Exercise is one of those things that can boost your productivity and overall health, especially if done regularly. So, schedule that fun workout with a friend or a colleague. You can call it ‘productive work time’.

4. Take time to be well with self-care.

Do you wait until you have accomplished your goal to celebrate yourself? Or, do you take the time to celebrate yourself along the way?

Self-care is an intentional process; it’s not something that will just happen. The reality is that, if you do not place yourself on the agenda, who will? How can you save others if you are drowning?

What is something you enjoy that helps you destress? Make a short list of activities that challenge you,
are fun and bring you joy.

Self-care can increase your overall productivity not just at work but in life, too.

How Can STRiVE Mental Health, Wellness & Empowerment Help?

The well-being of your employees is paramount to us.

STRiVE helps organizations develop strategies by providing tools to help employees recover from
burnout and boost productivity. The goal is to provide top-quality evidence-based program development
and workshops, both in person and virtually, while building long-term resilient employees.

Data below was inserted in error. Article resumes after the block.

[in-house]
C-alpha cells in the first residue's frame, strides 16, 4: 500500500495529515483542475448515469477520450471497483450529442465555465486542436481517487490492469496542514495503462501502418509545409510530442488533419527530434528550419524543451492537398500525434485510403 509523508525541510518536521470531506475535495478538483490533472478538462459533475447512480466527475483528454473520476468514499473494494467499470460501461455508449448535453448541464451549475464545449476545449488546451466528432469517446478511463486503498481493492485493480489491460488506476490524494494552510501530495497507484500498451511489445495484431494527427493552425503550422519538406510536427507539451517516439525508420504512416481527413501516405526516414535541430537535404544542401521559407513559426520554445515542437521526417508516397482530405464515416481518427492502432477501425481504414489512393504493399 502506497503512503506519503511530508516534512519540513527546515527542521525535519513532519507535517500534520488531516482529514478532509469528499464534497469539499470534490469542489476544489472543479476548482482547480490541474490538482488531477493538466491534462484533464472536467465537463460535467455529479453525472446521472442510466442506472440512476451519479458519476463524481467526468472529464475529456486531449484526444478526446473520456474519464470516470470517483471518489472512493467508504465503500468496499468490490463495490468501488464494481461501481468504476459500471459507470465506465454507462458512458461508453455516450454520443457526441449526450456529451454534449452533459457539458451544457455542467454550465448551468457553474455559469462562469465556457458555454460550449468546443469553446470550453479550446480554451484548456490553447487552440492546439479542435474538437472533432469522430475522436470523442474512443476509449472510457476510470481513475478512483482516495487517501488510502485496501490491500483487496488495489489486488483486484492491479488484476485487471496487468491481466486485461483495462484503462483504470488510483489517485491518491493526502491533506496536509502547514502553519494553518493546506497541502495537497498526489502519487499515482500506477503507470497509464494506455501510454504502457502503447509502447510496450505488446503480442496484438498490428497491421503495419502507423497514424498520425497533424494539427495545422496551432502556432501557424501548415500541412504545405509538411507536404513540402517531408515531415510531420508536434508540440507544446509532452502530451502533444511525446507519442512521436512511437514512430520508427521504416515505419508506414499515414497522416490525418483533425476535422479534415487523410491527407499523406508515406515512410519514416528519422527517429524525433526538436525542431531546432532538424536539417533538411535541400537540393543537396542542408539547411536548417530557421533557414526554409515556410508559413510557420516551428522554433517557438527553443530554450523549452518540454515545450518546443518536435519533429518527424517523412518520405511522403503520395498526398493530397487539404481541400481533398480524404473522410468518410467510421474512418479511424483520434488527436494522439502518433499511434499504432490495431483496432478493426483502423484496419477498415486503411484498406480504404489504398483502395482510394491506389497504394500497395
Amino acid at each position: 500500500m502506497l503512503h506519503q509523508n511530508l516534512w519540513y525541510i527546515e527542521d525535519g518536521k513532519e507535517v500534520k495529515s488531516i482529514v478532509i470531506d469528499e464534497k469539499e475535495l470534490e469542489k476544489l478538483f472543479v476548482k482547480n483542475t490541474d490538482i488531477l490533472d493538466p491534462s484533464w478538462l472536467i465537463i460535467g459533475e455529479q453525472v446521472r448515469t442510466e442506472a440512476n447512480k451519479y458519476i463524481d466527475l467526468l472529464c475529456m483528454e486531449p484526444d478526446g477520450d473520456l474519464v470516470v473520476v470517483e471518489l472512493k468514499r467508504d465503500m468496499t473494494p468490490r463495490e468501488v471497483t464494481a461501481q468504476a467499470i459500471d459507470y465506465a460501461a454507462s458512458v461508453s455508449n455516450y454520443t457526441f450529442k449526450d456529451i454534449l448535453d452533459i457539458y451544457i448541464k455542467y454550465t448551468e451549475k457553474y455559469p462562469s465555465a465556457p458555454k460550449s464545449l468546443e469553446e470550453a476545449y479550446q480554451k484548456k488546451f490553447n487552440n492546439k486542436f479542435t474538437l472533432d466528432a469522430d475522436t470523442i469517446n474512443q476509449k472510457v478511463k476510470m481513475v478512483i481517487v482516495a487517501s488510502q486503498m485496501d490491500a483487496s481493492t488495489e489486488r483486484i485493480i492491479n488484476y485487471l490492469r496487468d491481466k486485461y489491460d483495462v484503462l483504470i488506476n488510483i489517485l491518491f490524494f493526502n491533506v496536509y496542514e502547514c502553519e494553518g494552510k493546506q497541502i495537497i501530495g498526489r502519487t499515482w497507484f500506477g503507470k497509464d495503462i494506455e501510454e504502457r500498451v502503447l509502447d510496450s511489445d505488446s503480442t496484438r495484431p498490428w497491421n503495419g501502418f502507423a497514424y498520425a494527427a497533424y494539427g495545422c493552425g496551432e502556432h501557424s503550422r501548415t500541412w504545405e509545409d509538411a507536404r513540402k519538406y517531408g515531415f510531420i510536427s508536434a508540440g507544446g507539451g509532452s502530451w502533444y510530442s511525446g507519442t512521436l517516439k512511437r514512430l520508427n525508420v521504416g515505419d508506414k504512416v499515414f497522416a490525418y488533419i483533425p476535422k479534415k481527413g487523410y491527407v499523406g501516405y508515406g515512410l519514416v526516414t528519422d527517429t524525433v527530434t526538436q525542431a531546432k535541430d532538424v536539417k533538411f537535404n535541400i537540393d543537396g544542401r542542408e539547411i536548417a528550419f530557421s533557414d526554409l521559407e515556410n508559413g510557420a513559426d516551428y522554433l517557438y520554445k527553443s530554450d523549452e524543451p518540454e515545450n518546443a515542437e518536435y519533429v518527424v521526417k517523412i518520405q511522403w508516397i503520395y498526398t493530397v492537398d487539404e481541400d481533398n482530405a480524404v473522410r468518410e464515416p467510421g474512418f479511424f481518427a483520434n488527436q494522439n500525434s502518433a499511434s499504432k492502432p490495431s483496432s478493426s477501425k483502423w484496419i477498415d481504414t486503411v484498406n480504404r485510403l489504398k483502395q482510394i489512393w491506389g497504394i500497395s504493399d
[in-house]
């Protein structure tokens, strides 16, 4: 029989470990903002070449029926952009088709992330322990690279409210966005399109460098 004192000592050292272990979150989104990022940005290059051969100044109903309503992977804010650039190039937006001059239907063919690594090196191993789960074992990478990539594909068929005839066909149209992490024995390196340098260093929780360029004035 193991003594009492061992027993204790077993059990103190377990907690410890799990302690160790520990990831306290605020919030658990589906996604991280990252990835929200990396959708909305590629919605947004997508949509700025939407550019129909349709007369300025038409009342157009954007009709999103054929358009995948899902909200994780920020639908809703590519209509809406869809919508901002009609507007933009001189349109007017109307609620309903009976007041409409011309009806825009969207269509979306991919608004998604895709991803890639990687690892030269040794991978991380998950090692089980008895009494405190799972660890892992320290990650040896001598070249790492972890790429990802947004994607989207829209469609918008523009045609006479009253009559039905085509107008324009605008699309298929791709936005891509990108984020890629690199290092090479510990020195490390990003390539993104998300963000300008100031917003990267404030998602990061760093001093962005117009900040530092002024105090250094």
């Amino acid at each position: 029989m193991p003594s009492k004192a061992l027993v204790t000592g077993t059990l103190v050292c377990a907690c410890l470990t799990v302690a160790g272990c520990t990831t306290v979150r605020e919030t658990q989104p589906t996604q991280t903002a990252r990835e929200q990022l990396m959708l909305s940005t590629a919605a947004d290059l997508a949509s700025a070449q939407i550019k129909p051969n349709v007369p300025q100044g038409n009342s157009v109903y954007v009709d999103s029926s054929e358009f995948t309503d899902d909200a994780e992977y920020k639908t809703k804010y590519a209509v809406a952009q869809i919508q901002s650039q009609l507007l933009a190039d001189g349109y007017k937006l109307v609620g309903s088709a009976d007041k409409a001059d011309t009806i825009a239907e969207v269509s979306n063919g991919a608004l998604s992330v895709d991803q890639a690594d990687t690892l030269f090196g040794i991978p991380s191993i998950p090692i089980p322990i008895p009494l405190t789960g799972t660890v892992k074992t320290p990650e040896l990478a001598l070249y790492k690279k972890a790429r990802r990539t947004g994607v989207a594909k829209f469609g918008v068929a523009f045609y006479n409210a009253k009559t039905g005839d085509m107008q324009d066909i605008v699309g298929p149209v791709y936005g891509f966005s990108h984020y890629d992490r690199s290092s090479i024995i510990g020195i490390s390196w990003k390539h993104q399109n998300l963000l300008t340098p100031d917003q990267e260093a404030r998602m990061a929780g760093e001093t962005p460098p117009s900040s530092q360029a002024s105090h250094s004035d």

We want to help your organization. Contact us at to learn more.

Works cited

Jett, Q.R. & George, J.M., 2003. Work Interrupted: A closer look at the role of interruptions in organizational life. Academy of Management Review, 28, 494–507, Volume 28, p. 494–507.
Keller, A., Meier, L., Elfering, A. & Semmer, N., 2020. Please wait until I am done! Longitudinal effects of work interruptions on employee well-being. Work & Stress, 34(2), 148–167, 34(2), p. 148–167.
Puranik, H., Koopman, J. & Vough, H.C., 2021. Excuse me, do you have a minute? An exploration of the dark- and bright-side effects of daily work interruptions for employee well-being. Journal of Applied Psychology, Issue Advance online publication.
Schulte, B., 2015. Work interruptions can cost you 6 hours a day. An efficiency expert explains how to avoid them. [Online] Available at: [Accessed 18 June 2021].